Dragon trees, Dracaena marginata, Dracaena deremensis (Janet Craig), Lucky Bamboo (nope, not bamboo, it’s a dragon tree), corn plant (used in NASA studies), Gold Dust, Ribbon Tree, Madagascar Dragon Tree, or Song of India (or Jamaica), every variety of Dracaena is gorgeous. Better yet, they are mostly pretty easy to grow, whether you are cultivating them as houseplants or out of doors. They are lovely plants. The Janet Craig variety is one of the plants listed in How to Grow Fresh Air by Dr. B.C. Wolverton.

Notes from How to Grow Fresh Air

Dr. Wolverton writes that the Janet Craig variety will grow to a height of about ten feet, but can be contained through pruning. Pruning is good news because one of the easy ways to get more dragon trees is by starting them from pruned off shoots. She adds that Dracaena Compacta will grow to a height of about three feet, but gains height more slowly.

One reason dragon trees make good houseplants is because they are highly tolerant of neglect. They like to be a little on the dryer side. They are an understory plant, and therefore tolerate low light levels. They aren’t even going to go into shock if you lose power for a while and temperatures in your home or greenhouse drop significantly. They can tolerate temperatures down to forty degrees Fahrenheit.

Dr. Wolverton noted that it seemed as if dracaena Janet Craig was very good at cleaning toxins out of the air, especially chemical vapors. Since the study of which she was part was focusing on how to keep air clean and breathable on a space station where plastics would make up a large part of the environment, this was a critical point.

Not for Pets

With all these good things going for it, of course dracaena has some drawbacks. One of them is that it is toxic to dogs and cats. With dogs, all you really need to do is keep the plant on an upper shelf where your pooch isn’t likely to chomp on it. Cats, since they love to climb, are a little more problematical. For the felines in your household, it is a good idea to keep your dragon tree in an area where they are not allowed.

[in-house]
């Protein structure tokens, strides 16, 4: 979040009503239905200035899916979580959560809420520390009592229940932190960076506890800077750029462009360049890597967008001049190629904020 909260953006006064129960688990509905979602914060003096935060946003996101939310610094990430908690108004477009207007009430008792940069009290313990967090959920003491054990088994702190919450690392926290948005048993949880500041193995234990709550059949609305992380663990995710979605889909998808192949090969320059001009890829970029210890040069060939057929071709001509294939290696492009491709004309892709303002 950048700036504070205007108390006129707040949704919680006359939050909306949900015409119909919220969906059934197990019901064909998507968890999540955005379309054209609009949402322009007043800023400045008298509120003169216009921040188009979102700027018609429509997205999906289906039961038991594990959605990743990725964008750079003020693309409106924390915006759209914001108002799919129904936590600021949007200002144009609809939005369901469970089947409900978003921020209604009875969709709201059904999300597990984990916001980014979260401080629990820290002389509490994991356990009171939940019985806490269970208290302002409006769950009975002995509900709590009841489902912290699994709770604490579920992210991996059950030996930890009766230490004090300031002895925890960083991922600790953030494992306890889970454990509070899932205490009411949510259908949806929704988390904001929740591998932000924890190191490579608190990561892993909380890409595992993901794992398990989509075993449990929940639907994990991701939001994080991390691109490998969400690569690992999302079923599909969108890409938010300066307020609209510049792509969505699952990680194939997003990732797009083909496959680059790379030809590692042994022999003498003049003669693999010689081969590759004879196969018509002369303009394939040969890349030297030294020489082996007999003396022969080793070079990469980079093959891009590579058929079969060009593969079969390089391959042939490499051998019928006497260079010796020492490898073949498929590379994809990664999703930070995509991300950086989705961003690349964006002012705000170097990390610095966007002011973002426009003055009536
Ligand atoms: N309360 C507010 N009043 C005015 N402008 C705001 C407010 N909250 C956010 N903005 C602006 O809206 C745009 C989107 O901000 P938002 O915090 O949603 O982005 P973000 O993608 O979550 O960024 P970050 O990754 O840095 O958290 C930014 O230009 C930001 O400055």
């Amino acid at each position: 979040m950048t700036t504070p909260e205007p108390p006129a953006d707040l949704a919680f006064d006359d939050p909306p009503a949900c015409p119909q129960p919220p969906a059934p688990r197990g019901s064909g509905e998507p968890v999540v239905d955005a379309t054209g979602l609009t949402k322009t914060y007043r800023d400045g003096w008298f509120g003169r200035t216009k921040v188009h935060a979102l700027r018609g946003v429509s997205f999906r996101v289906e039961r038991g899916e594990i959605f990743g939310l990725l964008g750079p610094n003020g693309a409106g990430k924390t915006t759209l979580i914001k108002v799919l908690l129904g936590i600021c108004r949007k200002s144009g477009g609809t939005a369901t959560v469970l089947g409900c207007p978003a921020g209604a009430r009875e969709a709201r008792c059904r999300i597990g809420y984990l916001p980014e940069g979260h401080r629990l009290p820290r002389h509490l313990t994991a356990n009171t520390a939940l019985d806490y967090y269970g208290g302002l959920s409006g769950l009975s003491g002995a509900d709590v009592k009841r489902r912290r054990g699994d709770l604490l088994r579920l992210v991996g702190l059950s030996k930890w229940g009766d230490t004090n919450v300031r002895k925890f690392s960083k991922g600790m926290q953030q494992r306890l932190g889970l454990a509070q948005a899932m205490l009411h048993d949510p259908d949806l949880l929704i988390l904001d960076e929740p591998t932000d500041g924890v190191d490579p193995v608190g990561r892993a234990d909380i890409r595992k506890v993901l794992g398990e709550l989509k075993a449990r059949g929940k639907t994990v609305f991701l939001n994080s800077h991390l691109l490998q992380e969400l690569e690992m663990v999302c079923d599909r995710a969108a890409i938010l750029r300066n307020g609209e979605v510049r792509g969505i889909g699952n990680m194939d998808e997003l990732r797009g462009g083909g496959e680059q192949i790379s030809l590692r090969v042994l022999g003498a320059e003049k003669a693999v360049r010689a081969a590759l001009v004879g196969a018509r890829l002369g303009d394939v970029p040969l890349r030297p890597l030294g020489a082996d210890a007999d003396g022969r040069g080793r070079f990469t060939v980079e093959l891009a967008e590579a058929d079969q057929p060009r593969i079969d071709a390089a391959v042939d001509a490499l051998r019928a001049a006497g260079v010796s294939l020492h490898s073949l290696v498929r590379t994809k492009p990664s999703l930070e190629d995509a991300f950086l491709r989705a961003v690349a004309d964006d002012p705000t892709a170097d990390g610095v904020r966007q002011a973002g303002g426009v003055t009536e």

Growing Dracaena Outside

If you live in an area where the low temperatures range in the forty to sixty degree Fahrenheit range, then you can grow your pretty dragon outside. Dracaena marginata is a good choice for outside. It likes full sun and well-drained fertile soil. The University of Florida grew dracaena marginata out of doors in their Teaching Garden. Their website notes that this variety of dragon tree can grow up to fifteen feet tall, with long, slender trunks. They grow at a rate of up to 18 inches a year at first, but then slow down. They have few problems with pests. Occasionally, they will be troubled with mealy bugs or scale.

Legend of the Dragon Tree

Dragon trees have their own legend. In those long ago days when legendary heroes walked the earth, Herakles killed the dragon Ladon because it guarded the three golden apples of Juno. Those apples show up in a lot of legends, and whenever they do, they are nothing but pure trouble – but that’s a story for another day. When Ladon was slain, from each of the droplets of blood that fell upon the earth, a dragon tree sprang forth. To this day, when a dragon tree is cut, it bleeds bright red droplets in memory of Ladon.

Dragon Tree Resin

The beautiful red, resin of the dragon tree has long been prized. It is what gives the Stradivarius violins both their beautiful sheen and their tone. The native people used the dragon tree’s wood to make shields and they used the resin to dye their hair red. It is also one of the plant substances that can be used in mummification.

Moving Dragon Trees

Dragon trees can be moved, but they are very fragile. A large tree can crush its own limbs if it is laid on its side, and all chains or ropes must be padded because even the lightest bindings will make an impression on the bark. With great care, a prized dragon tree can be transplanted, but this process should be approached with caution. Transplanting a mature dragon tree should be a move of last resort.

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